I could have easily titled this post “Why the word self-education is misleading and why I will continue to use it,” but I went for brevity. The point of this post is that in spite of my vehement belief that we need to move more of our educational effort focus to self-education and all its permutations, the truth is that the most effective self-education, perhaps all of self-education, isn’t really done alone.
If you look at some of the names for variations of self-education, among the terms used are such words as independent learning and autodidactism. Both of these terms, and similar ones, would seem to indicate that the learning is done entirely alone, without any outside involvement. But as was driven home recently as I was reading Kio Stark’s excellent book, Don’t Go Back to School: A Handbook for Learning Anything, people do not actually learn in isolation. Rather, they typically learn with others, or as enabled by others. And learning is often best accomplished when the learning is done with others.
So you like learning by reading books? Someone had to write that book. You like learning by doing special projects at work? It’s likely you’ll be mentored by someone to assist you and you will learn from others at work as you undertake the project. You prefer to learn through e-learning modules? Someone had to create those e-learning modules. A company offered you an internship during which you can learn? Someone has to manage that internship program and someone will have to train and coach you along the way.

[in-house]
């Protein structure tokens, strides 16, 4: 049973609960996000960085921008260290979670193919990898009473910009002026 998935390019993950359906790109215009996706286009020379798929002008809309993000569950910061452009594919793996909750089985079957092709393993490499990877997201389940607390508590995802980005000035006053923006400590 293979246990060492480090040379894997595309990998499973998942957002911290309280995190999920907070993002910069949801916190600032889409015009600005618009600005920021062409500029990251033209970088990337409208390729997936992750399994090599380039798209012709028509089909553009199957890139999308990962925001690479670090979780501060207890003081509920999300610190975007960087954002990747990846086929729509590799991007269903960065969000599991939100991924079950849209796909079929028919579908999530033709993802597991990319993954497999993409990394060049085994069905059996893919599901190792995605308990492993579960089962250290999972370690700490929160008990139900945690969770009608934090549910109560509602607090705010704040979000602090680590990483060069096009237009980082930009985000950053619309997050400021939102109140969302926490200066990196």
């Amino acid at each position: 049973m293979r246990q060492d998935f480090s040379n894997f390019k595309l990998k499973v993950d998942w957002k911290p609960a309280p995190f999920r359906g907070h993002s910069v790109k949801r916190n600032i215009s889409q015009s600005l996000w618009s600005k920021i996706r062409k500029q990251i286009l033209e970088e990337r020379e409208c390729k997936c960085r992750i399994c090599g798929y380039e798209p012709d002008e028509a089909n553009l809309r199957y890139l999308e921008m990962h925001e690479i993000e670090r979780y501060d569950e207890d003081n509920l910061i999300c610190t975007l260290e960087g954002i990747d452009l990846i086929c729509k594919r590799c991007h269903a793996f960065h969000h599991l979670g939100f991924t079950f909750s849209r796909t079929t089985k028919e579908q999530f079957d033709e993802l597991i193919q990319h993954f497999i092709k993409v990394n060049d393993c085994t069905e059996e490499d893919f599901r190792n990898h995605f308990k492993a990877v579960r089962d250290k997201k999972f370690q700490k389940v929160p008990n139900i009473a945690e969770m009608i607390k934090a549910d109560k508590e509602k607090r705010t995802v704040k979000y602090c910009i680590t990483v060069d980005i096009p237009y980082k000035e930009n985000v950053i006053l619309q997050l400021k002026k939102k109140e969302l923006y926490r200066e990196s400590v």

In short, no one really, truly learns entirely alone. And there is strong evidence that learning is best done when accomplished by social engagement with other learners. We are social creatures and our learning tends to be best when done socially. If formal education has a strong argument for its continuation and improvement, I feel that it’s the social learning aspect that is higher education’s greatest argument for its continued relevance. But, in my opinion, for it to maintain a high level of relevance it must adapt its learning facilitation to indeed be more social and less lecture and testing focused. But that’s a topic for another post.
Regardless of the slight misnomer that the term self-education embodies, I still plan to use it to describe the type of self-directed learning and education that is near and dear to my heart. It’s indicative of what I’m talking about and is generally pretty clear to those reading it. It’s not a perfect term, but none of the likely alternatives are any better. However, it’s always important to remember that we usually learn optimally when we engage in social learning of some sort to enhance that which we learn when actually alone.
In a future post I’ll discuss some of the various ways self-educators engage with others to enhance their self-directed learning.